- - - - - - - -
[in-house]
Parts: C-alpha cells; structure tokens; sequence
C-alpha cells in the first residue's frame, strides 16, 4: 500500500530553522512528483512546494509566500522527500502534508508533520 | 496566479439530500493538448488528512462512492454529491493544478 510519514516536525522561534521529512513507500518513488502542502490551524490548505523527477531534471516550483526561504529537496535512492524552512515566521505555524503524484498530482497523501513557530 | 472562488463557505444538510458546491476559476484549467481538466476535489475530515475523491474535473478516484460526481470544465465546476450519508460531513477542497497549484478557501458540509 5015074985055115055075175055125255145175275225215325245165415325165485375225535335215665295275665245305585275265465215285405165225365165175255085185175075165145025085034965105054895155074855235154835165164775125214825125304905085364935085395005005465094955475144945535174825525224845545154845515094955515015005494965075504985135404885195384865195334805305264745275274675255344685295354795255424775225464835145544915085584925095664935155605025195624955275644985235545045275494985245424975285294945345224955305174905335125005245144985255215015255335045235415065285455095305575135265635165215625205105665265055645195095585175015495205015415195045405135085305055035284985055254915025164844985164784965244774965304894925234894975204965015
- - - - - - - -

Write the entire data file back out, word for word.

[in-house]
Parts: C-alpha cells; structure tokens; sequence
C-alpha cells in the first residue's frame, strides 16, 4: 500500500530553522512528483512546494509566500522527500502534508508533520 | 496566479439530500493538448488528512462512492454529491493544478 510519514516536525522561534521529512513507500518513488502542502490551524490548505523527477531534471516550483526561504529537496535512492524552512515566521505555524503524484498530482497523501513557530 | 472562488463557505444538510458546491476559476484549467481538466476535489475530515475523491474535473478516484460526481470544465465546476450519508460531513477542497497549484478557501458540509 5015074985055115055075175055125255145175275225215325245165415325165485375225535335215665295275665245305585275265465215285405165225365165175255085185175075165145025085034965105054895155074855235154835165164775125214825125304905085364935085395005005465094955475144945535174825525224845545154845515094955515015005494965075504985135404885195384865195334805305264745275274675255344685295354795255424775225464835145544915085584925095664935155605025195624955275644985235545045275494985245424975285294945345224955305174905335125005245144985255215015255335045235415065285455095305575135265635165215625205105665265055645195095585175015495205015415195045405135085305055035284985055254915025164844985164784965244774965304894925234894975204965015